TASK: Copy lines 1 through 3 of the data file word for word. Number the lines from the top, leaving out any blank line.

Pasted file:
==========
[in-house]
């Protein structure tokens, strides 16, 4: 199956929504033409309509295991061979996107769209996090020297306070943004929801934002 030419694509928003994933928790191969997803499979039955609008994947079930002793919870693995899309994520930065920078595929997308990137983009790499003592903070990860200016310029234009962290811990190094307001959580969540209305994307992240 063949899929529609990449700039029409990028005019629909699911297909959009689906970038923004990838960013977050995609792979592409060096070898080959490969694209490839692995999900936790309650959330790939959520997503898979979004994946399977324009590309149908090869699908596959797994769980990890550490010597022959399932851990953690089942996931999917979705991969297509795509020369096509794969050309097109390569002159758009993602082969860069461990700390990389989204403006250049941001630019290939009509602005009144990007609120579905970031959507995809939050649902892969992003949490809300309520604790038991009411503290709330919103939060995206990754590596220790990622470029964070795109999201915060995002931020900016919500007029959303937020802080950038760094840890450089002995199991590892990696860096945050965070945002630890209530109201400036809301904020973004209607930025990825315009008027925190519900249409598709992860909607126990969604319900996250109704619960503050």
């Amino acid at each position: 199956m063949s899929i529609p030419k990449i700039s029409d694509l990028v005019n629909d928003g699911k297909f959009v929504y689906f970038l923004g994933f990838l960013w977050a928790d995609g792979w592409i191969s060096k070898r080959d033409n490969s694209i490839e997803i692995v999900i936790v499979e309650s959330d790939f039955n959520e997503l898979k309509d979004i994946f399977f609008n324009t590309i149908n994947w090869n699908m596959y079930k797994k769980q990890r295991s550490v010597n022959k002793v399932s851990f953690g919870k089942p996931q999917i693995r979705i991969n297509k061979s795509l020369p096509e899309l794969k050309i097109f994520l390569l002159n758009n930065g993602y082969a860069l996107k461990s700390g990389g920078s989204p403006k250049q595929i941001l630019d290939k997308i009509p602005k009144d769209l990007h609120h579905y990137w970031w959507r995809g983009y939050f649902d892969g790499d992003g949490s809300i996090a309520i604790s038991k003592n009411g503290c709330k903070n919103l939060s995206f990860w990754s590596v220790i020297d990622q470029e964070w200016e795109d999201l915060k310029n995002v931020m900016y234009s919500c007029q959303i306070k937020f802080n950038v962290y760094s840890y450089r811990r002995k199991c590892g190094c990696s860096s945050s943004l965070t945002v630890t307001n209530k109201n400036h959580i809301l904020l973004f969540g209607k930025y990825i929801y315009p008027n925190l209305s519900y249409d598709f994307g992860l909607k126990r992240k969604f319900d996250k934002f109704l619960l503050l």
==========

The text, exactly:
[in-house]
């Protein structure tokens, strides 16, 4: 199956929504033409309509295991061979996107769209996090020297306070943004929801934002 030419694509928003994933928790191969997803499979039955609008994947079930002793919870693995899309994520930065920078595929997308990137983009790499003592903070990860200016310029234009962290811990190094307001959580969540209305994307992240 063949899929529609990449700039029409990028005019629909699911297909959009689906970038923004990838960013977050995609792979592409060096070898080959490969694209490839692995999900936790309650959330790939959520997503898979979004994946399977324009590309149908090869699908596959797994769980990890550490010597022959399932851990953690089942996931999917979705991969297509795509020369096509794969050309097109390569002159758009993602082969860069461990700390990389989204403006250049941001630019290939009509602005009144990007609120579905970031959507995809939050649902892969992003949490809300309520604790038991009411503290709330919103939060995206990754590596220790990622470029964070795109999201915060995002931020900016919500007029959303937020802080950038760094840890450089002995199991590892990696860096945050965070945002630890209530109201400036809301904020973004209607930025990825315009008027925190519900249409598709992860909607126990969604319900996250109704619960503050």
């Amino acid at each position: 199956m063949s899929i529609p030419k990449i700039s029409d694509l990028v005019n629909d928003g699911k297909f959009v929504y689906f970038l923004g994933f990838l960013w977050a928790d995609g792979w592409i191969s060096k070898r080959d033409n490969s694209i490839e997803i692995v999900i936790v499979e309650s959330d790939f039955n959520e997503l898979k309509d979004i994946f399977f609008n324009t590309i149908n994947w090869n699908m596959y079930k797994k769980q990890r295991s550490v010597n022959k002793v399932s851990f953690g919870k089942p996931q999917i693995r979705i991969n297509k061979s795509l020369p096509e899309l794969k050309i097109f994520l390569l002159n758009n930065g993602y082969a860069l996107k461990s700390g990389g920078s989204p403006k250049q595929i941001l630019d290939k997308i009509p602005k009144d769209l990007h609120h579905y990137w970031w959507r995809g983009y939050f649902d892969g790499d992003g949490s809300i996090a309520i604790s038991k003592n009411g503290c709330k903070n919103l939060s995206f990860w990754s590596v220790i020297d990622q470029e964070w200016e795109d999201l915060k310029n995002v931020m900016y234009s919500c007029q959303i306070k937020f802080n950038v962290y760094s840890y450089r811990r002995k199991c590892g190094c990696s860096s945050s943004l965070t945002v630890t307001n209530k109201n400036h959580i809301l904020l973004f969540g209607k930025y990825i929801y315009p008027n925190l209305s519900y249409d598709f994307g992860l909607k126990r992240k969604f319900d996250k934002f109704l619960l503050l």